Ground Breaking Temperatures

It’s cold out there – or at least out here, in upstate NY.  And with the arrival of colder days comes concerns about lower temperatures and how these might affect paintings being stored or shipped in unheated conditions. For oils, the danger of dropping temperatures is focused mainly on the increased brittleness of paint films and the grounds they rest on. In a recent study by conservation scientists¹ on the impact of cold temperatures on various grounds, issues were raised about all the usual suspects.  But while it was long known that acrylic gessoes grew stiffer and more brittle in low temperatures, the degree this affected traditional oil and more modern alkyd-based grounds might come as a surprise.  At 68F/20C a traditional lead ground could only flex 1.6% before cracking, but by 50F/10C that was cut in half to .8%. As you fall even further down. to 32F/0C, that percentage was halved yet again, to just .4%, while alkyd-based grounds fared just slightly better, hovering around 1% or less. Just how little give and take does that represent? A 25” x 30” painting would only need to be keyed out or stretched a scant 1/16” to suffer a 1% strain in the corners and a .5% strain in the center of the canvas. So, for this example at least, an increased risk for cracking would exist even at the relatively mild temperature of 50F/10C. And of course, in all these cases, the older the oil painting becomes, the less flexible it will be.

So, what is a painter to do? Obviously the best solution is to keep your work in as moderate an environment as possible, and to avoid stressing or stretching any painting that might be colder than the typical, warmer room temperatures you find in a gallery or museum. If you can, try not to ship paintings during colder months, but if that becomes necessary, look for ways to dampen and minimize any flexing the canvas might undergo. And certainly by painting on panel, or mounting a canvas to panel, one greatly lessens these concerns altogether. Lastly, this is a great excuse to relocate to warmer climates – assuming you have been looking for an excuse in the first place.

Feel free to leave a comment and make sure to subscribe to get our next entry. And for more tips or advice, or just to chat about any of your questions concerning our paints, give us a call (800-293-9399 / 607-847-8843) or drop us an email techsupport@WilliamsburgOils.com.

Sarah Sands

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¹Young, Christina, and Eric Hagan. 2008. Cold Temperatures Effects on Modern Paint used for Priming Flexible Supports. In Preparation for Painting: The Artist’s Choice and Its Consequences, ed. Joyce H. Townsend, Tiarna Doherty, Gunnar Heydenreich, and Jacqueline Ridge, 172-179. London: Archetype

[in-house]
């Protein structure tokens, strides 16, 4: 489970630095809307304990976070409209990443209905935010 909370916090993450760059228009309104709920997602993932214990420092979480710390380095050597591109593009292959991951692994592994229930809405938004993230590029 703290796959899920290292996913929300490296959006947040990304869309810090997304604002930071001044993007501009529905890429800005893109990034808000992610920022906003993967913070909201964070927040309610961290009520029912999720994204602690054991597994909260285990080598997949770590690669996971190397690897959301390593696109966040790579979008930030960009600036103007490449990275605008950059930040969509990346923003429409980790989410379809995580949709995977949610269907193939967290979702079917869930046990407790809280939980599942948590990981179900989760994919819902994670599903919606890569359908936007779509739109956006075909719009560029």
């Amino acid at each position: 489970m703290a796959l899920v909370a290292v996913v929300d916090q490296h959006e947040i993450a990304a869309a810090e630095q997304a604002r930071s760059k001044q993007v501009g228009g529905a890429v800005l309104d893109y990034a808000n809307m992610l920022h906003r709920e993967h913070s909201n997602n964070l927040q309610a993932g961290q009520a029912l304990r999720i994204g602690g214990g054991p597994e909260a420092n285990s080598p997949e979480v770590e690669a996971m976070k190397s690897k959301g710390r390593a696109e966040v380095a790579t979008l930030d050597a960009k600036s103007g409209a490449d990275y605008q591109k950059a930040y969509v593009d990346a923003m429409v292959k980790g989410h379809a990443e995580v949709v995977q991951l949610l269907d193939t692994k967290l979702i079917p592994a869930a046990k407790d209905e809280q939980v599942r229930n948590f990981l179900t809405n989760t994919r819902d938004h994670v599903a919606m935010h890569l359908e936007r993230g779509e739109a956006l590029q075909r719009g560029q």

See also “Using Oils with Acrylics“, Just Paint 24, Golden Artist Colors


 

One thought on “Ground Breaking Temperatures

  1. In the Rembrandthouse in Amsterdam there is a small grisaille like painting, oilpaint on panel by Pieter Lastman. Although painted in the first half of the 17th century the quality of the paintlayers is impressively brilliant, as if painted just a month ago; and the thicker layers of the highlights and omberlike sketchlines are about .25 up to .50 mm thick and still in perfect condition: no craquele is to be found on the entire picture.
    Recent scientific publications and articles, including Golden’s, about grounds and its chemistry give rise to the following thought, after seeing the excellent state some old paintings are in.

    Perhaps a critical role is in the “hide” glue priming of the wood. Cennini and De Mayerne mention to apply three layers of glue, before priming. This glue is hychroscopic and that might be a clou: perhaps the center of the glue layer (as seen in a crosssection) might function as a “bridge” or lubricant between the side where the glue connects with the wood and at the other side where it connects with the gesso primer layer. And Humidity and air-temperature are interrelated in normal circumstances.

    Both a woodpanel and the layers of gesso have different rates of swelling or contracting stress (also see “Just Paint” issue 24) as do paintlayers. The wood picks up humidity from the air, as well as the gesso and paintlayers will do. And by this they both shrink or stretch with different rates. This diffence in rates is can be disastrous for the mechanical build up of the layered system of the painting, causing craquele.

    However, the inner core of the glue layer might also pick up humidity and gets “softer” or more flexible (or gets stiffer by dryer air or at lowering temperatures) and by this it probably can reduce the difference in tensions created by the different expansion or shrinking rates on its both extremities; bridging the tensions in the wood and the tensions in the gesso-primer.

    As far as I have found up to now, no research has been done or published about this possible positive effect of an intermediate glue layer. But when I see more paintings on wood, also in eggtempera and oil, dating from the fifteenth century onwards, being in perfect state, this hypothesis might be fair?

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